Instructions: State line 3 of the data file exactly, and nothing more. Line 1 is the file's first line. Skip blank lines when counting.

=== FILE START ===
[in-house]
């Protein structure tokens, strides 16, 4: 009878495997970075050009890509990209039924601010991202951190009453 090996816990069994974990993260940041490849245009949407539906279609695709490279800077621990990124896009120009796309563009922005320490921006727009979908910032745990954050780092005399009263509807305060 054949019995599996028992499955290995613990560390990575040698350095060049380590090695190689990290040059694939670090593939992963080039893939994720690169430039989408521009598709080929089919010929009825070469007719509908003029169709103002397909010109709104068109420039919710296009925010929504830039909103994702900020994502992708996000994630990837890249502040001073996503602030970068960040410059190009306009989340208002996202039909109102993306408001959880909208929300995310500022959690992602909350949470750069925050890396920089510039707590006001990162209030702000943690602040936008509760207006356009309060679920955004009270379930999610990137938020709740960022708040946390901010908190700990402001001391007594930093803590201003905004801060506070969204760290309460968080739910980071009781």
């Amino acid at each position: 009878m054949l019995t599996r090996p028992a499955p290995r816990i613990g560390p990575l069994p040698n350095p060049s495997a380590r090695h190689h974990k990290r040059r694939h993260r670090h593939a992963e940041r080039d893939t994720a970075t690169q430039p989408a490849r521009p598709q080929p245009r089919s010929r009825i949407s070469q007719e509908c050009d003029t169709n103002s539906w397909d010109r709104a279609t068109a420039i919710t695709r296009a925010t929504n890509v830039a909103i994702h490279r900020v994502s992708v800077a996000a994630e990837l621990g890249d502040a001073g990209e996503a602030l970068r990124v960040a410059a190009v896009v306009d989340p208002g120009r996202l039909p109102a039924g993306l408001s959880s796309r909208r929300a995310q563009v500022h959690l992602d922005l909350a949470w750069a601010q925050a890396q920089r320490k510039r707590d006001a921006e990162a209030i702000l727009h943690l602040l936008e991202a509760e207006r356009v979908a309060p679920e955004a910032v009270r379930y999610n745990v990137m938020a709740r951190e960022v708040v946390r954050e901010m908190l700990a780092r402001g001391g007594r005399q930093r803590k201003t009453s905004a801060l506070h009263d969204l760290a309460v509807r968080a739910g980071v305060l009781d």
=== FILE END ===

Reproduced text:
């Amino acid at each position: 009878m054949l019995t599996r090996p028992a499955p290995r816990i613990g560390p990575l069994p040698n350095p060049s495997a380590r090695h190689h974990k990290r040059r694939h993260r670090h593939a992963e940041r080039d893939t994720a970075t690169q430039p989408a490849r521009p598709q080929p245009r089919s010929r009825i949407s070469q007719e509908c050009d003029t169709n103002s539906w397909d010109r709104a279609t068109a420039i919710t695709r296009a925010t929504n890509v830039a909103i994702h490279r900020v994502s992708v800077a996000a994630e990837l621990g890249d502040a001073g990209e996503a602030l970068r990124v960040a410059a190009v896009v306009d989340p208002g120009r996202l039909p109102a039924g993306l408001s959880s796309r909208r929300a995310q563009v500022h959690l992602d922005l909350a949470w750069a601010q925050a890396q920089r320490k510039r707590d006001a921006e990162a209030i702000l727009h943690l602040l936008e991202a509760e207006r356009v979908a309060p679920e955004a910032v009270r379930y999610n745990v990137m938020a709740r951190e960022v708040v946390r954050e901010m908190l700990a780092r402001g001391g007594r005399q930093r803590k201003t009453s905004a801060l506070h009263d969204l760290a309460v509807r968080a739910g980071v305060l009781d």